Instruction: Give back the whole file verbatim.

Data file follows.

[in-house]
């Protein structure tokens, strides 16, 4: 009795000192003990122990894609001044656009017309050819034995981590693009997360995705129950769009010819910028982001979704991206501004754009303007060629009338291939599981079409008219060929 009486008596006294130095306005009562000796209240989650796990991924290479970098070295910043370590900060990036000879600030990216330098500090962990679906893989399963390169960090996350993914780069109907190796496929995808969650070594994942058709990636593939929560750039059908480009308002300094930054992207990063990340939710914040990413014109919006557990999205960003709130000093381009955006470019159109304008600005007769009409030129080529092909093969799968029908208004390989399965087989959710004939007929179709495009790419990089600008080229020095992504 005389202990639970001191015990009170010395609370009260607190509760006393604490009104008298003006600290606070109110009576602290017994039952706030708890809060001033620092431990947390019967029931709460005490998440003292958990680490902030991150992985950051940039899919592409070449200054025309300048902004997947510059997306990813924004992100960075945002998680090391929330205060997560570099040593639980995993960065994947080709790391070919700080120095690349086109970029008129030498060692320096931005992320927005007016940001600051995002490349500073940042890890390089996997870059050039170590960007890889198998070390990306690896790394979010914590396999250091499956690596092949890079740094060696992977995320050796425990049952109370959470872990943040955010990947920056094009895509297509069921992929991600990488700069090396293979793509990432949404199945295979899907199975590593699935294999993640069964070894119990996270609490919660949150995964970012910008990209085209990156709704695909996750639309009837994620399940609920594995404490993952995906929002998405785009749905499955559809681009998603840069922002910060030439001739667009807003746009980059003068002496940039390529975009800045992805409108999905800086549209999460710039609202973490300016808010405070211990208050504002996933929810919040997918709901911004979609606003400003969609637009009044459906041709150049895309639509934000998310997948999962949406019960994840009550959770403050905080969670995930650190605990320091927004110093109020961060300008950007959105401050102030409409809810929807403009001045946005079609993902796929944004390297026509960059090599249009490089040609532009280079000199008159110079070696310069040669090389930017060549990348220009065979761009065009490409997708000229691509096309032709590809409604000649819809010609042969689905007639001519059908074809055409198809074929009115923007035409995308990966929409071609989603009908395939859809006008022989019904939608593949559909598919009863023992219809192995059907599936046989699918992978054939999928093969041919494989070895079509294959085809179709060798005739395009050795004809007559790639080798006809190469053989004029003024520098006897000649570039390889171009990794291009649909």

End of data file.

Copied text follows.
[in-house]
């Protein structure tokens, strides 16, 4: 009795000192003990122990894609001044656009017309050819034995981590693009997360995705129950769009010819910028982001979704991206501004754009303007060629009338291939599981079409008219060929 009486008596006294130095306005009562000796209240989650796990991924290479970098070295910043370590900060990036000879600030990216330098500090962990679906893989399963390169960090996350993914780069109907190796496929995808969650070594994942058709990636593939929560750039059908480009308002300094930054992207990063990340939710914040990413014109919006557990999205960003709130000093381009955006470019159109304008600005007769009409030129080529092909093969799968029908208004390989399965087989959710004939007929179709495009790419990089600008080229020095992504 005389202990639970001191015990009170010395609370009260607190509760006393604490009104008298003006600290606070109110009576602290017994039952706030708890809060001033620092431990947390019967029931709460005490998440003292958990680490902030991150992985950051940039899919592409070449200054025309300048902004997947510059997306990813924004992100960075945002998680090391929330205060997560570099040593639980995993960065994947080709790391070919700080120095690349086109970029008129030498060692320096931005992320927005007016940001600051995002490349500073940042890890390089996997870059050039170590960007890889198998070390990306690896790394979010914590396999250091499956690596092949890079740094060696992977995320050796425990049952109370959470872990943040955010990947920056094009895509297509069921992929991600990488700069090396293979793509990432949404199945295979899907199975590593699935294999993640069964070894119990996270609490919660949150995964970012910008990209085209990156709704695909996750639309009837994620399940609920594995404490993952995906929002998405785009749905499955559809681009998603840069922002910060030439001739667009807003746009980059003068002496940039390529975009800045992805409108999905800086549209999460710039609202973490300016808010405070211990208050504002996933929810919040997918709901911004979609606003400003969609637009009044459906041709150049895309639509934000998310997948999962949406019960994840009550959770403050905080969670995930650190605990320091927004110093109020961060300008950007959105401050102030409409809810929807403009001045946005079609993902796929944004390297026509960059090599249009490089040609532009280079000199008159110079070696310069040669090389930017060549990348220009065979761009065009490409997708000229691509096309032709590809409604000649819809010609042969689905007639001519059908074809055409198809074929009115923007035409995308990966929409071609989603009908395939859809006008022989019904939608593949559909598919009863023992219809192995059907599936046989699918992978054939999928093969041919494989070895079509294959085809179709060798005739395009050795004809007559790639080798006809190469053989004029003024520098006897000649570039390889171009990794291009649909």